During my Historical Fencing Club meetings, we frequently learn about proper form and technique when we use a foil. The goal was to look “French.” Through using delicate motions on the fingers, one can maintain control over their weapon and make attacks. It also involves having control over form from the upper body to the legs.
My fencing instructors would notice on how I collapse my arm, changing my position from an “offensive” to a “defensive” one. I also noted how my knee would lean towards the left rather than above the toe, and how I would get exhausted easily, thus throwing that form away.
Everything is based on subtleties--in which they have to be recognized in order to conquer them.
Are you a night person or a morning person?
The question is frequently used when somebody wants to know about one’s habits, and can be found in most roommate introductions. It also helps when one wants to plan out their day, so they would not make the mistake of taking 8:30am classes or working at night.
Despite knowing when I stop becoming productive at night or sleeping too late will make me even more unproductive, I don’t usually think about this question. As a college student, I assume a lot of people would be ones with the night because of the college stereotype of “partying” or “studying” hard, or because of UW’s Rick’s Ice Cream--it pulls students in like moths to a flame.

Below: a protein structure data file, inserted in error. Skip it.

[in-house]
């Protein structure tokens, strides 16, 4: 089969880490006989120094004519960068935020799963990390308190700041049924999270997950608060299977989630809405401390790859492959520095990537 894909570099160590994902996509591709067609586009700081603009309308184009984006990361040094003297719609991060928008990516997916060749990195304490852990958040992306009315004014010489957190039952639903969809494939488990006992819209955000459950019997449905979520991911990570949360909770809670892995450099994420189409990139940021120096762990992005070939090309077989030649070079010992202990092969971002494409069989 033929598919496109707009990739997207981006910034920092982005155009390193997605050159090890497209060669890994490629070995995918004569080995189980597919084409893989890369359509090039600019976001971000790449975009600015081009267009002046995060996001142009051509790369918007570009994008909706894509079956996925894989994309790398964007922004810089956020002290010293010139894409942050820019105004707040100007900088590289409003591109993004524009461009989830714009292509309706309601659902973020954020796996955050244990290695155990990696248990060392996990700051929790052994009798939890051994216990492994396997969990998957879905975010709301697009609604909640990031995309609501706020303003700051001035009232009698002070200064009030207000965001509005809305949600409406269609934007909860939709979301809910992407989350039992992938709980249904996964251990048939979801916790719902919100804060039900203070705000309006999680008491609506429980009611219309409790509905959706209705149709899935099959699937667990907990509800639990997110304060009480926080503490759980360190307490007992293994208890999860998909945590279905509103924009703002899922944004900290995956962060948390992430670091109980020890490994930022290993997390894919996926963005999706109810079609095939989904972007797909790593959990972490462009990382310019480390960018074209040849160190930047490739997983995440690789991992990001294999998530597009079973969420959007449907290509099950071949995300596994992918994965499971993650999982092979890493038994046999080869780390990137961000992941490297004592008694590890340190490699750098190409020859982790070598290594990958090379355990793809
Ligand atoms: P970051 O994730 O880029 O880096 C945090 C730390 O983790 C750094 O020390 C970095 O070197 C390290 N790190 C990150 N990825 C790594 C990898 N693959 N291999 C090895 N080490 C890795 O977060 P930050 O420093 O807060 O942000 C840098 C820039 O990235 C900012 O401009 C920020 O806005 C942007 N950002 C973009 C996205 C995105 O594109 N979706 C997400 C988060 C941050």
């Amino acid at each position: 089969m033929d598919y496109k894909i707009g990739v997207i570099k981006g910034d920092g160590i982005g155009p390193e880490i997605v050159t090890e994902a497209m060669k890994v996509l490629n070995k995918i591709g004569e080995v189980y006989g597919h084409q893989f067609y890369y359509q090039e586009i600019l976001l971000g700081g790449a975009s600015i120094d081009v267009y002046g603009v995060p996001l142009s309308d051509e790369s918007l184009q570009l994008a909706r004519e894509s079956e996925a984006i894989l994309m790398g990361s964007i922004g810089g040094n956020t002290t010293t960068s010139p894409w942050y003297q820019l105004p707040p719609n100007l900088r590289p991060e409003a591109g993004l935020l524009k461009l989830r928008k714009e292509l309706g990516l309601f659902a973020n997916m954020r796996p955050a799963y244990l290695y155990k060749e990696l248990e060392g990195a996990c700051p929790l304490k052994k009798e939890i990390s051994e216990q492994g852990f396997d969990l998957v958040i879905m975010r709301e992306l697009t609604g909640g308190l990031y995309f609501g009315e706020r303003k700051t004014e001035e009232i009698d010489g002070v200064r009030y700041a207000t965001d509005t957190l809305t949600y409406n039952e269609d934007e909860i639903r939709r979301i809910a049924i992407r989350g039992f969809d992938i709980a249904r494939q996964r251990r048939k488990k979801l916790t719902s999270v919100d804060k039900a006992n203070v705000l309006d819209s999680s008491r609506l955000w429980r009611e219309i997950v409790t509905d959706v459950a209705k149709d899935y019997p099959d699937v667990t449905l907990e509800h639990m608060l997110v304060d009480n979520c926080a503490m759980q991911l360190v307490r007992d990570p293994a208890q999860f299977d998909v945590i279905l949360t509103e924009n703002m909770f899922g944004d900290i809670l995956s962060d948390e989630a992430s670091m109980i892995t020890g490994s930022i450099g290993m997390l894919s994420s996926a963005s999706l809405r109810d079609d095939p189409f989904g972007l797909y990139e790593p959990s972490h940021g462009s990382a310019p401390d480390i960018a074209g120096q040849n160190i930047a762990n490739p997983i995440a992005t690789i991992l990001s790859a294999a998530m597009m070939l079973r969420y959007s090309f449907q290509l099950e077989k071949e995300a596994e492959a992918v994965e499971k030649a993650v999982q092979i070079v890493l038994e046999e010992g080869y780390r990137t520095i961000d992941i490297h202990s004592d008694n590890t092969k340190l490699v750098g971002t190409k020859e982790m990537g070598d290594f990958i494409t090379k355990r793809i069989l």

These subtleties make sense when I try to wake up, and I have to be careful because I don’t want to wake anyone else up. There are things people remind you at the beginning of the year when they talk about their cycles, but it’s something one reminds themselves when they make even the smallest move to brush teeth, change clothes, or open and close doors.
It feels a bit more ominous everyday--in which one has to recognize and exploit these quirks. It feels good until things start tumbling out of control…
Emotions wreck these subtleties and they influence our mood.
In high school, I wrote a short piece for my Fiction Writing class about running to lunch, tripping, and then scratching my skin. While everybody came over and helped me, I felt pretty lonely in those moments and wondered what everything meant if I had nobody.
On the other hand, I would meet people whom I haven’t seen for a long time, and it would lighten up my day. Just talking to them or hearing about their lives since we left school is something to behold.
I feel like my interactions with people is a bit of a subtlety in itself; I want to be around them and feel like I’m loved. I’d think it’s because I had a close family growing up, and therefore didn’t need that much attention from within the house since I could call them and they would be there.
I’d have to learn that I’m going to be lonely at times, but when the small changes in relationships happen, I’m not necessarily alone.
In the end, I’d like to think the subtleties in life are like a puzzle I'm trying to figure things out. They are like drawers which nobody notices in boxes. And, they are like nuisances which somebody thinks they’ve gotten, but appear in the wrong moments.
When people feel like the latter, it’s tempting to paint everything with a paintbrush one uses to paint a wall. However, in life, as well as policy, missing these little details can be the difference between a messed-up date, a messed-up campaign, or ending a life. One needs to get a smaller paintbrush and fill in the details and the moments in the light.
The importance of subtlety is to observe the world and to make those little corrections so one can stand up straight while fencing or paint a realistic piece of art.